Have you ever wished you could be like Dr. Doolittle and converse with animals? Maybe, like my brother, you already do.
My brother is a beekeeper and needs to be mindful of his hive with the onset of winter. He also understands the language of his bees and has a relationship of mutual respect with his hive. Let me explain.
Last year he had a hive of Italian bees, popular because they aren’t aggressive, but their passivity made it possible for invaders like wax moths to take over the hive, and the Italian bees didn’t survive the winter. His new batch is from Saskatchewan and are more hardy, but also more aggressive. He watches their body language. While cutting the lawn near their hive, he pays attention. If they start buzz-bombing him, he knows to back off and give them space. He also knows not to get in their flight path. He experimented with moving their hive from shade into sun and found that when they’re too warm, they get grumpy. My brother communicates with his bees.
I could communicate with my pet ducks. I was able to pick out the nuances in my four mallard’s quacks, gabbles, and actions. I also understood their body language. When they tilted their heads skyward and sunk themselves into the ground improving their chances to camou-flage, I knew a bird of prey was overheard and I was on guard. When they saw the slice of wa-termelon I was carrying and came running, they showed me their food preferences. When they waddled to their pen at dusk, they were asking to be tucked in for the night. When I left them at the cabin’s lake knowing they’d want to fly south soon, I told them good-bye. “Come back and see me in the spring.” I hope they do.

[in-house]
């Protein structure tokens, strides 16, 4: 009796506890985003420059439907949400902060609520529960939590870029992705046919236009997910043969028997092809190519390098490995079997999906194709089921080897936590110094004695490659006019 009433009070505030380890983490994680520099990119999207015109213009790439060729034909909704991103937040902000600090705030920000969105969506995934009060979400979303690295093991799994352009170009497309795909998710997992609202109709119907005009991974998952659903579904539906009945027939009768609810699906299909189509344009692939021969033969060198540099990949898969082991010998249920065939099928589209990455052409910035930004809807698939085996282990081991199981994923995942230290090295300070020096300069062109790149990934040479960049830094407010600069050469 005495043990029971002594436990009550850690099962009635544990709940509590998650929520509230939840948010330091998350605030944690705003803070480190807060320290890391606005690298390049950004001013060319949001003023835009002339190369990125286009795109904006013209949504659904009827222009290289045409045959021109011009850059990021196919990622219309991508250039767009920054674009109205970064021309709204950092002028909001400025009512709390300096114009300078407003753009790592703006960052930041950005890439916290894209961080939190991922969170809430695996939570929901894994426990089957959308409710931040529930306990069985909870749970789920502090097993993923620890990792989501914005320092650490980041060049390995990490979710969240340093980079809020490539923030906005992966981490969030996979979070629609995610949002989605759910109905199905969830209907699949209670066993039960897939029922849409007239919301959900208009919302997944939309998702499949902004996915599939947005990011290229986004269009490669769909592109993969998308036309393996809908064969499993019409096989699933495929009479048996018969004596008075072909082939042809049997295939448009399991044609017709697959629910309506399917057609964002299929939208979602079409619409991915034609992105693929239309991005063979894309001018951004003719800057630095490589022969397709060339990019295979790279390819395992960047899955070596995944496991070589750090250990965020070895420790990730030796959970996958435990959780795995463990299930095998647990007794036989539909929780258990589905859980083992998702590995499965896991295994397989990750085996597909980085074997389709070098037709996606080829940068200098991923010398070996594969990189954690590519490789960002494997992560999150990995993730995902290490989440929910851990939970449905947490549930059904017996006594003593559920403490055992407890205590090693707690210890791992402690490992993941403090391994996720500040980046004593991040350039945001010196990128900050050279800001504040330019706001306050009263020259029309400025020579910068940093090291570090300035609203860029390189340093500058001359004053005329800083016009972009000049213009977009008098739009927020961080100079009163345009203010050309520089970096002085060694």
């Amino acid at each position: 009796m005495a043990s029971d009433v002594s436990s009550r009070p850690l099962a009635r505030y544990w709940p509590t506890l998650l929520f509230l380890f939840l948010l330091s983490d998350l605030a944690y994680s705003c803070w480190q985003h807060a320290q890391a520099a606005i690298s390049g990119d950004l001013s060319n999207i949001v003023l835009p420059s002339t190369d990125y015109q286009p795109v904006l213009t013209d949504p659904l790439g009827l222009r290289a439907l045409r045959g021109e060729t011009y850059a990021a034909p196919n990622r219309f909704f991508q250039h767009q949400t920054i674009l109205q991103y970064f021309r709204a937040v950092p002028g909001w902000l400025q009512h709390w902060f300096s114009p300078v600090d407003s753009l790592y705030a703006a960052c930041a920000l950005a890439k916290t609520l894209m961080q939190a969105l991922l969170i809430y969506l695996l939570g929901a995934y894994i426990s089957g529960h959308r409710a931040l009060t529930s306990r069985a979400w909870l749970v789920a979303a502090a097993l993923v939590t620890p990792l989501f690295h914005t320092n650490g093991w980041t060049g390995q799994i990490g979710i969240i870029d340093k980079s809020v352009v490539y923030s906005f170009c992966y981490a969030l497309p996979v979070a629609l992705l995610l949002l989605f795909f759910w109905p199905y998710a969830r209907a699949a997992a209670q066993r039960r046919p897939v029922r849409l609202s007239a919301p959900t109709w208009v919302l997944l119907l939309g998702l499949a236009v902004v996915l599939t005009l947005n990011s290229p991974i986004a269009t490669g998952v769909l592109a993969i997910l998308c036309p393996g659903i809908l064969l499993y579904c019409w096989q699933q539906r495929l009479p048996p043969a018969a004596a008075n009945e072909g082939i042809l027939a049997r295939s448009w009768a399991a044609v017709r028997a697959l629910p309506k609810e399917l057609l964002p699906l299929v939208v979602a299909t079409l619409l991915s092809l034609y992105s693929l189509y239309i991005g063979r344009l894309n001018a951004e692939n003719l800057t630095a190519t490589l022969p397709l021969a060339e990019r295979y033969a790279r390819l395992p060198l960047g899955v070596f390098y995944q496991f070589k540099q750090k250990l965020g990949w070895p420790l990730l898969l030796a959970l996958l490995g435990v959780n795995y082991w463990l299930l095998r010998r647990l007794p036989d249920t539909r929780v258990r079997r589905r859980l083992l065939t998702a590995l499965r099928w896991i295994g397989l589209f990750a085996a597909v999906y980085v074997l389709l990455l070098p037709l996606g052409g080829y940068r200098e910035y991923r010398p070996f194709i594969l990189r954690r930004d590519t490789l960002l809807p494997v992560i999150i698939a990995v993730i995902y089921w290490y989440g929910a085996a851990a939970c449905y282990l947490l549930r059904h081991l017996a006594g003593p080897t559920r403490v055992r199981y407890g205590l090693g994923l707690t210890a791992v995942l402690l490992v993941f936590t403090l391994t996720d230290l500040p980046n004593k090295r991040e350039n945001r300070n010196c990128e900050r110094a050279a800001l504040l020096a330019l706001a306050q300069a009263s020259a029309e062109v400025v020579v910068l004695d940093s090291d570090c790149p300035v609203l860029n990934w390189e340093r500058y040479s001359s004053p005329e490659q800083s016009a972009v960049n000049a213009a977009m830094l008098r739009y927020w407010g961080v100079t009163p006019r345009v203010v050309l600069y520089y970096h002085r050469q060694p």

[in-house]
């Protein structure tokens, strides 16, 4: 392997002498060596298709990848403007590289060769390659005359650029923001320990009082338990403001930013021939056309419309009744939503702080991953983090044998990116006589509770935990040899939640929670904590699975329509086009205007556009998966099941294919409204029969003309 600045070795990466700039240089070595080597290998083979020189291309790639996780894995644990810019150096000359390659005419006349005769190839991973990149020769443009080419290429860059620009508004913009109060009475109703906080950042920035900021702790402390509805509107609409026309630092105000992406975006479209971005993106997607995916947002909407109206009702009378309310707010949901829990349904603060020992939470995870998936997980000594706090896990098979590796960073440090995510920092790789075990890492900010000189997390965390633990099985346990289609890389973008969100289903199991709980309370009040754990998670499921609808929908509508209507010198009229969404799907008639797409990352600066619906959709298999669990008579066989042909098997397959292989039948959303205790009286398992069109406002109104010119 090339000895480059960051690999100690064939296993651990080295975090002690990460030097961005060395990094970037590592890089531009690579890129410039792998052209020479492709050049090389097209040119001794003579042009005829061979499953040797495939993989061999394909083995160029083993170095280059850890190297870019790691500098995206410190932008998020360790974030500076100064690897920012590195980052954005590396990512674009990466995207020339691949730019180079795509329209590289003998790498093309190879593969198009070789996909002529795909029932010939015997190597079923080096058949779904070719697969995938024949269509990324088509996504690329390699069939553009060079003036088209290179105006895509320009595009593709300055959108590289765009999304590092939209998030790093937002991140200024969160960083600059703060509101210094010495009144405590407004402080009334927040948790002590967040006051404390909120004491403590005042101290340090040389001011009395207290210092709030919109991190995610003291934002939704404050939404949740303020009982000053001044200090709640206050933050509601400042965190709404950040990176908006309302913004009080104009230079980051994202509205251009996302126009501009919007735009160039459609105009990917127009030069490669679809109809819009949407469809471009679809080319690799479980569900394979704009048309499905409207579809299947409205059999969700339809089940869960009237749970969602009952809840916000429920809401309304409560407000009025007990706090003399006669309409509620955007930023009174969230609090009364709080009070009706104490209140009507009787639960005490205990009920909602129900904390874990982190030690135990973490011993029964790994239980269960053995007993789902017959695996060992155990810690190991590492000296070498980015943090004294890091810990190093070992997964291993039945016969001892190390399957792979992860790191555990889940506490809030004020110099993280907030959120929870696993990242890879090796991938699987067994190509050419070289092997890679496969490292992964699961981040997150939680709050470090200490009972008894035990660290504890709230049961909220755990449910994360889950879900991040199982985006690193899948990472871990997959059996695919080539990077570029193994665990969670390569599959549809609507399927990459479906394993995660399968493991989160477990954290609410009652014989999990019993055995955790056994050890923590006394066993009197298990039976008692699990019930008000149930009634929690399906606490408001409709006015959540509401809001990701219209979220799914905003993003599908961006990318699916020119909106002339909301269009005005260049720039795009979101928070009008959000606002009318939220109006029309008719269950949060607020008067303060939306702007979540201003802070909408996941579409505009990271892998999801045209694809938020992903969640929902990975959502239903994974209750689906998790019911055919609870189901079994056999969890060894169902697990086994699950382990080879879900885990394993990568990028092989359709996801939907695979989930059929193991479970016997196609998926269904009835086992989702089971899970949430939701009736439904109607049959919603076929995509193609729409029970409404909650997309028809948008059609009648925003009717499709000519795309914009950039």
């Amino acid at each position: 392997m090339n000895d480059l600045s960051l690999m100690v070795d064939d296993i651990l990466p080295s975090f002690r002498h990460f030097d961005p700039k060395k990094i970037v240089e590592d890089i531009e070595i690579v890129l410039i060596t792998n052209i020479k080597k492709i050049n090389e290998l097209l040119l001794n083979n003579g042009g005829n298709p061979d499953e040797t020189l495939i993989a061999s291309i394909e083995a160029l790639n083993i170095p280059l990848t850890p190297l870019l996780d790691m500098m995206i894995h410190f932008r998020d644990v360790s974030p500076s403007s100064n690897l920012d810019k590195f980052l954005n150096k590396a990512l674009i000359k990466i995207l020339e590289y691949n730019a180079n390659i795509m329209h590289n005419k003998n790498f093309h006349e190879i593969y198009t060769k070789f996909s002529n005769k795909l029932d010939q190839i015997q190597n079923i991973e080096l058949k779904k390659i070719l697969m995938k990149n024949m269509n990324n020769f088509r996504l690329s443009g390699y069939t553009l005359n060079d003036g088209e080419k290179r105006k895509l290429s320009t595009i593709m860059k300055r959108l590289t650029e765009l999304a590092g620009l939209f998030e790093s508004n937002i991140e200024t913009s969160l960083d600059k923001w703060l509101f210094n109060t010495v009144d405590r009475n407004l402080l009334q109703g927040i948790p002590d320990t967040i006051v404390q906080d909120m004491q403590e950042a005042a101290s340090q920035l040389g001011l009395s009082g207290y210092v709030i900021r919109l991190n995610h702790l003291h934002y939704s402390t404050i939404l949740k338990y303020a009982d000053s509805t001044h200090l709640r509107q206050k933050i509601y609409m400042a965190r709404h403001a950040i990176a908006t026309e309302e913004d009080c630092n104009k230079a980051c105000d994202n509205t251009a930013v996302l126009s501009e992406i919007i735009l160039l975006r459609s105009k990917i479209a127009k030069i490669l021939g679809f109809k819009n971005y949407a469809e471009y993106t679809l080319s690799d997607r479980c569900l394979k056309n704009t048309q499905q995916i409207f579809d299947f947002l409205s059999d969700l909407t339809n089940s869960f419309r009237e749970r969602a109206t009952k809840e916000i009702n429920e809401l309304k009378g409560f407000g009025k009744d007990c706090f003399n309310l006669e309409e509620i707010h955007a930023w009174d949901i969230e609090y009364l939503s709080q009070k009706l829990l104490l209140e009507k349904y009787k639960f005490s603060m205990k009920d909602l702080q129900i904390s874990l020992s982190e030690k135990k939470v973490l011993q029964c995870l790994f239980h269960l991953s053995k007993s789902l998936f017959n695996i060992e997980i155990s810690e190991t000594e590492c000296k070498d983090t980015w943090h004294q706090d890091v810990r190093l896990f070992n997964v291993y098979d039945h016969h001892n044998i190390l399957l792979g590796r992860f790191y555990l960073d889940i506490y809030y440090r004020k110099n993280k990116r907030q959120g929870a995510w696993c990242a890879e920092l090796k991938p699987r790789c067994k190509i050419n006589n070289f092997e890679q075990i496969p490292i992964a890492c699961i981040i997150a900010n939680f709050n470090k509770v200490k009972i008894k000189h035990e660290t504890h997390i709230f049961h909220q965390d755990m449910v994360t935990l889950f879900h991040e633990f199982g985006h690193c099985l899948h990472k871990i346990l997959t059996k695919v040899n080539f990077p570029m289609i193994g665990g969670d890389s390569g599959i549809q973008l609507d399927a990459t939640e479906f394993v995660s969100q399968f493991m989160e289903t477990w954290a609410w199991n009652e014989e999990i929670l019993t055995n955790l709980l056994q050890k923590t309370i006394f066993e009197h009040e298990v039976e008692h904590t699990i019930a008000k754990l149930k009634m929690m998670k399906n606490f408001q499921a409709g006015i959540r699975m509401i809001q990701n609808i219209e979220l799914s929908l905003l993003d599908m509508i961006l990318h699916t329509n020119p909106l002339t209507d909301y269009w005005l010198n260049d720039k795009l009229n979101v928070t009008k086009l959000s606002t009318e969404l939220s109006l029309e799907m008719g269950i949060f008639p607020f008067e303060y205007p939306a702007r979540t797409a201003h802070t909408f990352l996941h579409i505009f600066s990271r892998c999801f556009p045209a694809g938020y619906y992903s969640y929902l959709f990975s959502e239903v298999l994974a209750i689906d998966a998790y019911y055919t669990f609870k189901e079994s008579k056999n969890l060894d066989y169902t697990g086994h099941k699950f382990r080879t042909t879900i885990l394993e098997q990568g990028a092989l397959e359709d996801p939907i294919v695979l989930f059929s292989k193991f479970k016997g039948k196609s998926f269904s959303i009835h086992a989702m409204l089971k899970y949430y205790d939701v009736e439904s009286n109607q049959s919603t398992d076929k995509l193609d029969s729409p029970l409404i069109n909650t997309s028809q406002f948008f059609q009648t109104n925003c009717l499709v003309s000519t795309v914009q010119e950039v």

I’m not the only one who talks to birds. My cousin Carrie has a sun conure (part of the parrot family) named Cheeto. Cheeto often keeps her company while watching TV in the even-ing. Cheeto will nestle in on her shoulder or sit at the top of her head. When he wiggles about and acts agitated, she says, “Do you have to go potty?” She takes him to his cage where he does his business, and then they return to the couch.
My daughter Heidi can understand a water dragon. Jake, her lizard whose body is the size of her palm, kept lifting its front leg and “waving” at her. Heidi used to wave back until she did some research and found waving is the way a water dragon shows submission. They show aggression by bobbing their head. When Jake wants out of his terrarium, he paws at the glass. If he’s sassy about his demands, she lets him know he’s not going to get his way. She does this by giving him a head bob.
Maybe you’ve witnessed instances of animals also making an effort to understand hu-man language and ways. Family cats and dogs learn routines, words, and act human at times. I’m often amazed at how much my dog understands and how she loves to participate in family activities such as playing balloon volleyball. She delights us when she uses her nose and front paws to set up the balloon so we can hit it and keep it in the air.
Whether human or animal, when we pay attention and make the effort to understand one another, respect grows.